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Summary for 5128 55TH AVE / Parcel ID 6617000075 / Inv # 0

Historic Name: Common Name:
Style: Modern Neighborhood: Columbia City
Built By: Year Built: 1954

This house is significant due to its association with Cyril and Marian Spinola and their relationship with Paul Horiuchi. It marks the strength of both the Italian American and Japanese American communities while also illustrating the diversity that would eventually predominate in South Seattle.

The property is located in the Seward Park neighborhood in South Seattle and was purchased in 1950 by Mary Palmer. In 1954, Cyril and Marion Spinola purchased the land and began construction on their house. The Spinolas were an Italian American family and occupied the house until 1963 or 1964. By 1965, the house was occupied by Mildred M. and David M. Van Ornum, an engineer at Boeing. In 1966 and 1967, Vincent J. Fajer lived in the house. It was then vacant for a period in 1968; and, in 1969, it was occupied by Leslie and Gladys Chinn. The Chinn family remains associated with the property.

The Polk Directories list Cyril Spinola as working in several positions, such as an agent for Western Life Insurance Company, a salesman for Morris Hardcastle real estate, and a salesman for Mohawk Realty. Mr. Spinola played an important role in the Northwest Japanese and artistic communities. In the 1950s, he befriended Paul Horiuchi prior to the Japanese artist’s success. After their meeting, Mr. Spinola began personally selling paintings for Paul Horiuchi.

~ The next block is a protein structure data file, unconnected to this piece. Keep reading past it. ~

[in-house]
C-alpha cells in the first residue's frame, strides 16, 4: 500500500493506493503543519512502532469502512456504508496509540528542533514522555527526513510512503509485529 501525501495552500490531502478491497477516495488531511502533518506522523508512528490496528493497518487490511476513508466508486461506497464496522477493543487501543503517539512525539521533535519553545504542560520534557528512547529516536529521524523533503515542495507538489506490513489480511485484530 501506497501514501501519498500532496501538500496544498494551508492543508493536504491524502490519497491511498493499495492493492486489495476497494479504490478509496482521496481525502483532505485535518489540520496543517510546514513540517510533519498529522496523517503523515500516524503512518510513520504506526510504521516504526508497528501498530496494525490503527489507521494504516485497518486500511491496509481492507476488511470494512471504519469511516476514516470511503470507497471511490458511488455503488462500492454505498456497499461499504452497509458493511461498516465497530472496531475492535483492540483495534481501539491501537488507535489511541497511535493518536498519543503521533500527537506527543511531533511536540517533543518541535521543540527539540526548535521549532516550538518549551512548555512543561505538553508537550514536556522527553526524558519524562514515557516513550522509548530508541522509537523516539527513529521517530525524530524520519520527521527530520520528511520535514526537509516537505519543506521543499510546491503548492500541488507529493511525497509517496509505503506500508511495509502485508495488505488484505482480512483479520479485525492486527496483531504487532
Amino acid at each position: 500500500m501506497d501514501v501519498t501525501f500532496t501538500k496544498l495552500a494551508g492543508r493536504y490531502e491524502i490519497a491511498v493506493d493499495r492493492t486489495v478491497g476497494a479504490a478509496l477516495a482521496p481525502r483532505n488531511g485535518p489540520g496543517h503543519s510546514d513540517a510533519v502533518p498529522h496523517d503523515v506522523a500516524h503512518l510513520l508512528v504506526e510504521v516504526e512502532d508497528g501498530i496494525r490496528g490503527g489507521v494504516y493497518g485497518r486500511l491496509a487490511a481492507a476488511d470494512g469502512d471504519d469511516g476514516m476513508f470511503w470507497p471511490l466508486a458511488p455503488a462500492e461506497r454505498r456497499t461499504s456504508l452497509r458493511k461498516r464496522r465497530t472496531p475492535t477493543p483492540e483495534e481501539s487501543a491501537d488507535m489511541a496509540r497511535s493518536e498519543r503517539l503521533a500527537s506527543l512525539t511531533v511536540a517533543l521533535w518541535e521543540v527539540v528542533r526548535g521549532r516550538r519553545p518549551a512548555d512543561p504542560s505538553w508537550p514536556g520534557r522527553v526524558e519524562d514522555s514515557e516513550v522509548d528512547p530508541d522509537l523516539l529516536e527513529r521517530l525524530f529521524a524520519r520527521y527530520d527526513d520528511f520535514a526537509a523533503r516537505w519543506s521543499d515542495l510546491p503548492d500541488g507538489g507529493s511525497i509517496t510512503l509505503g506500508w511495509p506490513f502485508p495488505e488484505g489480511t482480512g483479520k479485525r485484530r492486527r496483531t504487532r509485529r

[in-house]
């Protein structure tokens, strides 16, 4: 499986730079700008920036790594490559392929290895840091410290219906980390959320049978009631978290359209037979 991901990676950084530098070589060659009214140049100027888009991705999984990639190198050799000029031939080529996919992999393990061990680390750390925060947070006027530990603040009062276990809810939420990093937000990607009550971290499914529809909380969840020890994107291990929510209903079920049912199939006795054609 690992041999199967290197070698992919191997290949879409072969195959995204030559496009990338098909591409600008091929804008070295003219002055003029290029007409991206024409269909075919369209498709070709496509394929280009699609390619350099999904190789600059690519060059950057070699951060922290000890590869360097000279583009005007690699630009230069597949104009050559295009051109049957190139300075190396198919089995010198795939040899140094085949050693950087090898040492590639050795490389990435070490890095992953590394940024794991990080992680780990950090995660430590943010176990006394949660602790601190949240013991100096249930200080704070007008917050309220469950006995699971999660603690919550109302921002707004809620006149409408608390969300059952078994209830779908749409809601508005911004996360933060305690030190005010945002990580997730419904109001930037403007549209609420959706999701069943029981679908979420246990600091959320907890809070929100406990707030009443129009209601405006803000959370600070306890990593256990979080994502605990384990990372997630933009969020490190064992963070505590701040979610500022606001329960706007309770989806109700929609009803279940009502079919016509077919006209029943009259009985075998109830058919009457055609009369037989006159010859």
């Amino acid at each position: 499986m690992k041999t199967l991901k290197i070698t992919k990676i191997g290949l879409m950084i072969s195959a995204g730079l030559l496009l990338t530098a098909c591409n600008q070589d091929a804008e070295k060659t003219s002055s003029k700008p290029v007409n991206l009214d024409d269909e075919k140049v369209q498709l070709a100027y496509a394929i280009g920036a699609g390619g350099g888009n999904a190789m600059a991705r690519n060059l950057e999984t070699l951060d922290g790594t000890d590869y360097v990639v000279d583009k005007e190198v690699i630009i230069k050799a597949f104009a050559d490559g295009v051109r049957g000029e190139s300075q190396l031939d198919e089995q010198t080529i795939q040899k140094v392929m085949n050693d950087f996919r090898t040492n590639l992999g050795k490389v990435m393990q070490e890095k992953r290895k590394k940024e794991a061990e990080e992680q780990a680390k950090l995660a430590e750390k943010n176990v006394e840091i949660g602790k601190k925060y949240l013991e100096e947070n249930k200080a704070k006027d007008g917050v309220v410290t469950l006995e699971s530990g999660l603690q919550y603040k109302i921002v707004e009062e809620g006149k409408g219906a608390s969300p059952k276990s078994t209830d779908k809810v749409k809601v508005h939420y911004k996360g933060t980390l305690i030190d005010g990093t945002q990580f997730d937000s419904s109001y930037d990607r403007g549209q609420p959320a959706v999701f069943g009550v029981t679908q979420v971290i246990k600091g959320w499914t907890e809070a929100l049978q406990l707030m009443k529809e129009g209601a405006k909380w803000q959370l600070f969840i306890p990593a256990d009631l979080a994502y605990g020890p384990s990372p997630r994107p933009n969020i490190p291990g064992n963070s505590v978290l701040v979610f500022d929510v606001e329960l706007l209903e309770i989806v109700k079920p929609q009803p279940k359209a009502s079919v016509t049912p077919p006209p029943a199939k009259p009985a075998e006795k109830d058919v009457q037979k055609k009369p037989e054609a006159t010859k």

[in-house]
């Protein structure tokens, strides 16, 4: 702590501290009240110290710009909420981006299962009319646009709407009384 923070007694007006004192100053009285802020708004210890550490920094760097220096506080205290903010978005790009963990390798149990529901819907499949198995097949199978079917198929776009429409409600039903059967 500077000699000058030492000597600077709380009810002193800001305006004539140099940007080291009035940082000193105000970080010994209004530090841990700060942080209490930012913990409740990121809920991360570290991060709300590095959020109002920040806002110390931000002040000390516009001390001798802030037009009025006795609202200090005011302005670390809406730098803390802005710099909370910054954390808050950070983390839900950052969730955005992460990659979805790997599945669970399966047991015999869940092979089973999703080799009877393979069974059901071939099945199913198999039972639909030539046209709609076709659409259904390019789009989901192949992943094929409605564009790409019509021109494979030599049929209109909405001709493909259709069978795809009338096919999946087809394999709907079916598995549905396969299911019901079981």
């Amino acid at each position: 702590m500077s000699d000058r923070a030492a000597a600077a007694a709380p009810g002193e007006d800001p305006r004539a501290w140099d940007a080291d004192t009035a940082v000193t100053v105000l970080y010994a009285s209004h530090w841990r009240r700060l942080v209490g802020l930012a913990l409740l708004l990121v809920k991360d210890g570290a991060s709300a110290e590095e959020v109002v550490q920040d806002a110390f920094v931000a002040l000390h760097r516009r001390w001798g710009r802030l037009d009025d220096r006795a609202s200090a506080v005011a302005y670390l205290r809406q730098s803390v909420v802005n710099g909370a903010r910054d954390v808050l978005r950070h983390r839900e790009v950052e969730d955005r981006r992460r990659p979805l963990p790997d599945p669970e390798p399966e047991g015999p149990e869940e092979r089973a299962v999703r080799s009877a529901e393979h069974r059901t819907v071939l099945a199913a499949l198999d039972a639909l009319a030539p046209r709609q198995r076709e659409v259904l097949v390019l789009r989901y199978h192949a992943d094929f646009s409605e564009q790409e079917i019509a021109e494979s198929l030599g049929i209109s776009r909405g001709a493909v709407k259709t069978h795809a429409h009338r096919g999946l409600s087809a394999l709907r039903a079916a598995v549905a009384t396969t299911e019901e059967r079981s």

Paul Chikamasa Horiuchi was born on April 12, 1906 in Oishi, Japan. He died in August 1999 of complications related to Alzheimer’s disease. Paul was a Japanese American painter and owner of Tozai Art, an antique shop and painting studio in downtown Seattle. Paul began developing his artistic skills at an early age in Japan. He studied calligraphy, as well as sumi techniques under the artist, Iketani. He won a second prize in a nationwide competition for a landscape painting when he was thirteen years old. In 1917, when Paul was fifteen years old, he immigrated to the United States and worked on the Union Pacific Railroad in Wyoming with his father. He met his future wife, Bernadette Suda, in 1934 on a trip to Seattle to visit local artists Kenjiro Nomura and Kamekichi Tokita. On June 11, 1935, Paul and Bernadette were married at Maryknoll Church, and they were the first Japanese Catholics to be married in Seattle. The couple had three children, Jon, Vincent, and Paul M., Jr. While the Horiuchis were not incarcerated during World War II, Paul was fired from his railroad job and spent several years working odd jobs. The family relocated to Seattle in 1944, and Paul established Horiuchi's Body and Fender Shop in Downtown Seattle. Paul became increasingly well known for his artwork and active in the Northwest artist community. He received awards and honors in exhibitions around the Northwest and was friends with many prominent local artists, including Mark Tobey and John Matsudaira. In 1951, he opened Tozai Art, where he sold antiques as well as his own artwork. In the early 1950s, he was one of four Japanese American artists featured at the Zoe Dusanne Gallery, Seattle’s first professional Modern Art gallery. His first solo exhibition was held at the Dusanne Gallery in May 1957. Paul’s artistic style developed into abstract compositions using collage techniques.